Once condition was that you could not take your wife with you. The leading artists wrote a letter to the authorities and exceptions were made. Most of them wrote that they were old, in ill health and helpless without their wives. Rostropovitch wrote that he was young and strong and therefor needed his wife!
Around this time, Kondrashin, Godunov and Kremer defected, and the war in Afghanistan had started. Everything was tightening up. I was not one of the stars and had to leave alone. I was depressed and did not want to go, but my family and friends all said I had to go, my fate and my future depended on it. And the authorities promised that my wife could go with me next time – but they lied. I arrived in Oslo, very embarrassed, with an “interpreter” was not from the Ministerium. She spoke only Russian. I interpreted. But she was friendly and wrote a good report, otherwise I would not have been allowed to return.
I did return and work progressed. Our first tour was to Great Britain in 1982. The British were surprised – nobody expected an orchestra on this level. We secured international management, which today is IMG. One day the orchestra approached me to ask if we could produce a CD to show who we were. We agreed to record something popular, something that sells so that we could be compared with others, and we chose Tchaikovsky’s fifth symphony. Everyone worked for nothing. We took the master tape to London and went from one company to the next with no success. We finally ended up at Chandos, who immediately grabbed the chance and commissioned all the Tchaikovsky symphonies. Today we are with EMI; we have one of the best recording contracts in the world and it stretches well into the next millennium.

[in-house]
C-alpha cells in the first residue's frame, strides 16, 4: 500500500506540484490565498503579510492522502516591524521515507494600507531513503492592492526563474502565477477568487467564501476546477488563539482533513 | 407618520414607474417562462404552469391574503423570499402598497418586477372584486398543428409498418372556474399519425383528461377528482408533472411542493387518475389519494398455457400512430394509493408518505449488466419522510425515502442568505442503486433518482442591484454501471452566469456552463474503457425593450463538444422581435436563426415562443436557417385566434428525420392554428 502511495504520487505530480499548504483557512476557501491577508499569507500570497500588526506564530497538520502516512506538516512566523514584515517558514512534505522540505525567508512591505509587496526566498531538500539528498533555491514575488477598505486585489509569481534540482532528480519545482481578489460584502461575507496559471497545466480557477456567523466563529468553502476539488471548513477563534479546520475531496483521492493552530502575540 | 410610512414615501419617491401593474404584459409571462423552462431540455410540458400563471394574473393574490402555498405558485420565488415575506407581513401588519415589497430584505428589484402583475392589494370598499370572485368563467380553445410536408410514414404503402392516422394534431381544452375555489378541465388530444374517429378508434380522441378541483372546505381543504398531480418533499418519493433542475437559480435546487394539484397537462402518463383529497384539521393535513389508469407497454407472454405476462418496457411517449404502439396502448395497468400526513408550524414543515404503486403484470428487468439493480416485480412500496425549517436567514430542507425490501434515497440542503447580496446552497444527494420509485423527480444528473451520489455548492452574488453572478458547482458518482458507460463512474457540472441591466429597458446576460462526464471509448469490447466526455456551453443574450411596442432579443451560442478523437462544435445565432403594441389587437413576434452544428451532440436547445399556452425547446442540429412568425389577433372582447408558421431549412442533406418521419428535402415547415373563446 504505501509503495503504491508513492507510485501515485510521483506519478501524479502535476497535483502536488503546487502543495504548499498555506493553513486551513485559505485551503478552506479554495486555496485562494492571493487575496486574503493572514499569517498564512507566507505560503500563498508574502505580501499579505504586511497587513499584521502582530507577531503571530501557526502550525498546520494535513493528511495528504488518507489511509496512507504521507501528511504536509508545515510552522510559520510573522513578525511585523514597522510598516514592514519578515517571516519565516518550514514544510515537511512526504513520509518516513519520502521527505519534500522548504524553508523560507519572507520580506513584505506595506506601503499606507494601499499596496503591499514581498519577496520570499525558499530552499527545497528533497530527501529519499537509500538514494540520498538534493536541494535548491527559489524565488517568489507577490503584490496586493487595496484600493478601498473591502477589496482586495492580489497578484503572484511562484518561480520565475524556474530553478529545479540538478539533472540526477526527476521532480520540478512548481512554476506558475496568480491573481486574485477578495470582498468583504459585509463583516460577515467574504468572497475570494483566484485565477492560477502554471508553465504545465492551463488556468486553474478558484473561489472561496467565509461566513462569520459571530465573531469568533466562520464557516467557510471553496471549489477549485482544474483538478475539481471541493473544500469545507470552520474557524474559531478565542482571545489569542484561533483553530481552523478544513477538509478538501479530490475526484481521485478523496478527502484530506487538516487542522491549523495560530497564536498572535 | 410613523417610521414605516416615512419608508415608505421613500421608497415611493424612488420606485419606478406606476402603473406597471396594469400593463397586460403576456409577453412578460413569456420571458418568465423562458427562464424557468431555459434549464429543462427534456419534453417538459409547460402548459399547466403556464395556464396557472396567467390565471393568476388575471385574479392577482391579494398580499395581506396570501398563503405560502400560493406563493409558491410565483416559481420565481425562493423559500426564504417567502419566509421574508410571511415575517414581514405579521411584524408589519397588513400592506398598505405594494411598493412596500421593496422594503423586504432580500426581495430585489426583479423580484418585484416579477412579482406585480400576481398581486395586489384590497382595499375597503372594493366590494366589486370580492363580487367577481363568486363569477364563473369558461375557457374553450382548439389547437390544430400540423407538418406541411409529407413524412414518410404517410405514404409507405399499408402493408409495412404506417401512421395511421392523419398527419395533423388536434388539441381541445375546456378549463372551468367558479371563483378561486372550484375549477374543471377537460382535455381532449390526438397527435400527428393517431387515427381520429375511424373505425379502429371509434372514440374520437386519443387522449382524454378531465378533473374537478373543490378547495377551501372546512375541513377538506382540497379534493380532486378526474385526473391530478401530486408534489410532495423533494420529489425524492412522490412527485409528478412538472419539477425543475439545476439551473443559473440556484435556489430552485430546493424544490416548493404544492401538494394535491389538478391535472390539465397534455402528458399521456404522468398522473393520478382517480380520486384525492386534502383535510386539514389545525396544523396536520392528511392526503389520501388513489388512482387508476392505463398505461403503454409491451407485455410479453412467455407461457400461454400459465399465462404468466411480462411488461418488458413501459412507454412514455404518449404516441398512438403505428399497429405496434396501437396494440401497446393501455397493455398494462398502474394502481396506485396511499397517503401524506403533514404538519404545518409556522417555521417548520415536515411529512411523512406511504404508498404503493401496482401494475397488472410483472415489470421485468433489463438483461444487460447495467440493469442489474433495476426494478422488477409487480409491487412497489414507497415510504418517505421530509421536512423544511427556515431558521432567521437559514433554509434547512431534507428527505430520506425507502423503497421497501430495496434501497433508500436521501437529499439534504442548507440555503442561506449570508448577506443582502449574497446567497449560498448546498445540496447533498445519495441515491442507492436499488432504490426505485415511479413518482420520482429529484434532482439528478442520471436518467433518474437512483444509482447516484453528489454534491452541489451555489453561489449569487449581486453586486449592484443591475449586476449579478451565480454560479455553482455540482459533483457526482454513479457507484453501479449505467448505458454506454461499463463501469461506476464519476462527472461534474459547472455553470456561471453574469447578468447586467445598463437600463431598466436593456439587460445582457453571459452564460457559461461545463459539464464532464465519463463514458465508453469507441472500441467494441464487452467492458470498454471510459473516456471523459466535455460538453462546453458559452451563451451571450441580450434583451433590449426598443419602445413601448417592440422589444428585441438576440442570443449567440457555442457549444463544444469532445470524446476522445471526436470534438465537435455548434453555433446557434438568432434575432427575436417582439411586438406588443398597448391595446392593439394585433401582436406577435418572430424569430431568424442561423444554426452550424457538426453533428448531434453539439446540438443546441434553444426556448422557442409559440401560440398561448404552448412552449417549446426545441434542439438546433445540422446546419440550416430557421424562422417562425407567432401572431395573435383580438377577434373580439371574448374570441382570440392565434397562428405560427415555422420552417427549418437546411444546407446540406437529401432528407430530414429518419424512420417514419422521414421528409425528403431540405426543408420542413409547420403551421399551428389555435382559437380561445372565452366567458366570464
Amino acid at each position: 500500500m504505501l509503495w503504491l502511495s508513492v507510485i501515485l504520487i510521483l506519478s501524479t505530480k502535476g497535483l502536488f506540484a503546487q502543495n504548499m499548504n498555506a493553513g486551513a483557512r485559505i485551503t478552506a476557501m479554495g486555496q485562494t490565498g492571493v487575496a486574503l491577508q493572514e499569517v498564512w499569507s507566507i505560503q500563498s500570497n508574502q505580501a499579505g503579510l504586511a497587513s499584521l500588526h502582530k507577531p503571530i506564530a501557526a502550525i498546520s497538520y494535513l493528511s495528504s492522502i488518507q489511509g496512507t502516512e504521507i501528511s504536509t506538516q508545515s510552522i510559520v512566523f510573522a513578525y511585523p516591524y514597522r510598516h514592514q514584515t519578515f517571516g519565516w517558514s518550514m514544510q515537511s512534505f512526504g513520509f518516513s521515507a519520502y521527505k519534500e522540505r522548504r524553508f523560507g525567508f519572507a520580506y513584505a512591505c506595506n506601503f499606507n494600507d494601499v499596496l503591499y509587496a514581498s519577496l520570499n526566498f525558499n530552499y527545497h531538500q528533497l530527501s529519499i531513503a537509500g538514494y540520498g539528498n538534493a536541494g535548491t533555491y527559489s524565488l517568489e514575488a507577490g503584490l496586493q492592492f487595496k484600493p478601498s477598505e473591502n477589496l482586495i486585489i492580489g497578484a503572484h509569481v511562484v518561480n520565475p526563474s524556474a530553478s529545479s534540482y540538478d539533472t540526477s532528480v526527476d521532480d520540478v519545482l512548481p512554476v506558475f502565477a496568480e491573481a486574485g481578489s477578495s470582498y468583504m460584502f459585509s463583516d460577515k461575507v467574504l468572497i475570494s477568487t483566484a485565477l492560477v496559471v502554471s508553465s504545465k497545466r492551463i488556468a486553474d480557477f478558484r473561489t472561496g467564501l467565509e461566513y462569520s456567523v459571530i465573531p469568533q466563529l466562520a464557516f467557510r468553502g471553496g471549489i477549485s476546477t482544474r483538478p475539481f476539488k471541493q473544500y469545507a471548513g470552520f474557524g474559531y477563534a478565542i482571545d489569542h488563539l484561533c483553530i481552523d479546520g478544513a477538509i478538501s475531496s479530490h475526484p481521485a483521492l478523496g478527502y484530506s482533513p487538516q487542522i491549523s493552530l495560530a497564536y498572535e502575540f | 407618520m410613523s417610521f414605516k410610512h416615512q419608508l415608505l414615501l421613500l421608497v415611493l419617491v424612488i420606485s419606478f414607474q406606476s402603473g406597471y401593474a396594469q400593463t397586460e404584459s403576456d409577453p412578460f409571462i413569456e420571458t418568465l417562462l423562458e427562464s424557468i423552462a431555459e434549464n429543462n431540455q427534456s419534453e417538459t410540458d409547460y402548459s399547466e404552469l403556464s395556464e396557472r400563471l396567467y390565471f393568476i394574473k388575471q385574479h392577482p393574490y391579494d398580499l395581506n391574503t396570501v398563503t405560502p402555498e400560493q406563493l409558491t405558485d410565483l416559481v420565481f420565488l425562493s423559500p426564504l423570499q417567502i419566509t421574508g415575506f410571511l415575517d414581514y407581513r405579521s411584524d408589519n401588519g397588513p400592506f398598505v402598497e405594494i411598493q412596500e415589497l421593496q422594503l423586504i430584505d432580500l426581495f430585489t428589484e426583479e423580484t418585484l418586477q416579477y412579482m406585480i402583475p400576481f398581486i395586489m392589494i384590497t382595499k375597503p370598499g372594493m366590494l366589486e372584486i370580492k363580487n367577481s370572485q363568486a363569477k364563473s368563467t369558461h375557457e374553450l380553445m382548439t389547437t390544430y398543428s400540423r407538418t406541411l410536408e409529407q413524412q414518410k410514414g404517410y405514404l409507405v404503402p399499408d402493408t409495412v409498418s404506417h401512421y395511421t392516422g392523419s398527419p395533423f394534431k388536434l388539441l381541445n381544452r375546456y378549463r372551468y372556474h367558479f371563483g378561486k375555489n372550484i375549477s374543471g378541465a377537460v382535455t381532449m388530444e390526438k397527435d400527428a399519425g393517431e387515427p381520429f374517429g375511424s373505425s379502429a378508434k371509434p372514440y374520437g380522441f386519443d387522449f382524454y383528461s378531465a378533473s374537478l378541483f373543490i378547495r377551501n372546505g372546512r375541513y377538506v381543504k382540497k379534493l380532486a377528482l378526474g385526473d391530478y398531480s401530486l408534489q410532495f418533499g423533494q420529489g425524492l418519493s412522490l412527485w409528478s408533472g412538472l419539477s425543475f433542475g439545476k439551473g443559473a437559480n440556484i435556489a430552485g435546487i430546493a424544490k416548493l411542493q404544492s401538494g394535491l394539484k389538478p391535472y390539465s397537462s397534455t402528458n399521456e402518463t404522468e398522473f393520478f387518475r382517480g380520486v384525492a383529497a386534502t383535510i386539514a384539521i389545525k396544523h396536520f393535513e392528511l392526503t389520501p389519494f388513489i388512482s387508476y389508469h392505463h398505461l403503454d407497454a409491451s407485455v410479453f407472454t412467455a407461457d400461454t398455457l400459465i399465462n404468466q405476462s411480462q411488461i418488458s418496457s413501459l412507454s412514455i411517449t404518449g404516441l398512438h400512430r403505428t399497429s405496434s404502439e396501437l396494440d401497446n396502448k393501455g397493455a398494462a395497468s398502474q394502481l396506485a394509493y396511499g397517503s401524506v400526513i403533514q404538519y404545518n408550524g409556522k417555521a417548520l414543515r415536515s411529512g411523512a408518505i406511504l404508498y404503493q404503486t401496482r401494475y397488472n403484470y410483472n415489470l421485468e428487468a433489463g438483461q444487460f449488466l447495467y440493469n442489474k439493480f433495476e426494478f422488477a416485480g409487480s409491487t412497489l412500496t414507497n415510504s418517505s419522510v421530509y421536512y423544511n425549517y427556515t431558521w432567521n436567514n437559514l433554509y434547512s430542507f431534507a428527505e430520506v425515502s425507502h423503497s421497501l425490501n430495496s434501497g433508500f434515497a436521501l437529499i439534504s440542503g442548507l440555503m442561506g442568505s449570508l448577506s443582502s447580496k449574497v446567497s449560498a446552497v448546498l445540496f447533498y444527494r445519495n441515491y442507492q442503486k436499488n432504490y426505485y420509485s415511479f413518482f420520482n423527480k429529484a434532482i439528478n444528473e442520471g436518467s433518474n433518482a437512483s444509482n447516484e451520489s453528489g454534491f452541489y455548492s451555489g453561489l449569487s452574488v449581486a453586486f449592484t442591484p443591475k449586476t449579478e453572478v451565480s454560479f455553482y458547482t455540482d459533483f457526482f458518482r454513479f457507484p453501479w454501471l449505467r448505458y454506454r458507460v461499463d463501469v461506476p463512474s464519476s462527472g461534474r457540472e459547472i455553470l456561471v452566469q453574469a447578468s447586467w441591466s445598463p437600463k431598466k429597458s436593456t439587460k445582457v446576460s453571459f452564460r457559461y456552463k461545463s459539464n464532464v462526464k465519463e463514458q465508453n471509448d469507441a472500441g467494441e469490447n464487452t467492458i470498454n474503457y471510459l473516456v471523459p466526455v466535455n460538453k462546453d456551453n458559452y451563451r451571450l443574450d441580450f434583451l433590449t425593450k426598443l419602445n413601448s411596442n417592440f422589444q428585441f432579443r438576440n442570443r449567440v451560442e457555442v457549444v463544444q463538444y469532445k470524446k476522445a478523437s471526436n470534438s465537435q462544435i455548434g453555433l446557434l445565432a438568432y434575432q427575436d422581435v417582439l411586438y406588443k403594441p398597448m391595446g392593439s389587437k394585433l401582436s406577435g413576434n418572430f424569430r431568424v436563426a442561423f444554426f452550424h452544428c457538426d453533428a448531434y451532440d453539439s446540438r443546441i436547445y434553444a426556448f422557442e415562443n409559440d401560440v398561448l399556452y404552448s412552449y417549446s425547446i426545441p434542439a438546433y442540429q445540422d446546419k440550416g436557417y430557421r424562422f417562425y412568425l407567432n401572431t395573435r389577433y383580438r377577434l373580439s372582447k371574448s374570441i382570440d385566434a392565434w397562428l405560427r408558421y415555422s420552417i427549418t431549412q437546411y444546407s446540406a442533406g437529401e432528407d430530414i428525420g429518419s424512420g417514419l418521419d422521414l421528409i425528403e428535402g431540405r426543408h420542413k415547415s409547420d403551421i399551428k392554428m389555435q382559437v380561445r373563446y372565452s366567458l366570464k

This CD was just the beginning of the miracle. The jungle telegraph worked, suddenly everyone was talking about the Oslo Philharmonic. This gave me and the orchestra enormous energy. Everything was new to us – recordings, frequent tours, big parties where we were celebrated – we felt that we were building something and our enthusiasm grew. So did the orchestra, but not at the desired speed. Today we are finally 106, but we ought to be 110. Still the fight goes on. People tell me I have achieved much. Yes, maybe, but always so slowly, with so many stressful moments.
After fifteen years, I have in my heart a great love for the orchestra. You never forget your first love, and ninety per cent of my heart is here. I love the country, and it is wonderful to see the development among young Norwegian musicians – so much talent! But – it is painful for me when things aren’t as they should be for the wonderful musicians of the OPO. After fifteen years, I also feel like Don Quixote – I’m fighting windmills. Round in the same circles go the eternal discussions about the number of musicians, their wages, and the acoustics at the Oslo Concert Hall.
The Oslo Philharmonic is today considered one of the best orchestras in the world. Now the question is how long it can last, and how far we can go. Maintaining this level is difficult, perhaps more difficult than the ascent itself. But in spite of all our success, the orchestra has never become arrogant. The enthusiasm is impressive, the work ethic is strong and everyone is striving for even greater heights. I cling to the hope of better conditions for the OPO. My thoughts are always with the Oslo Philharmonic – day and night.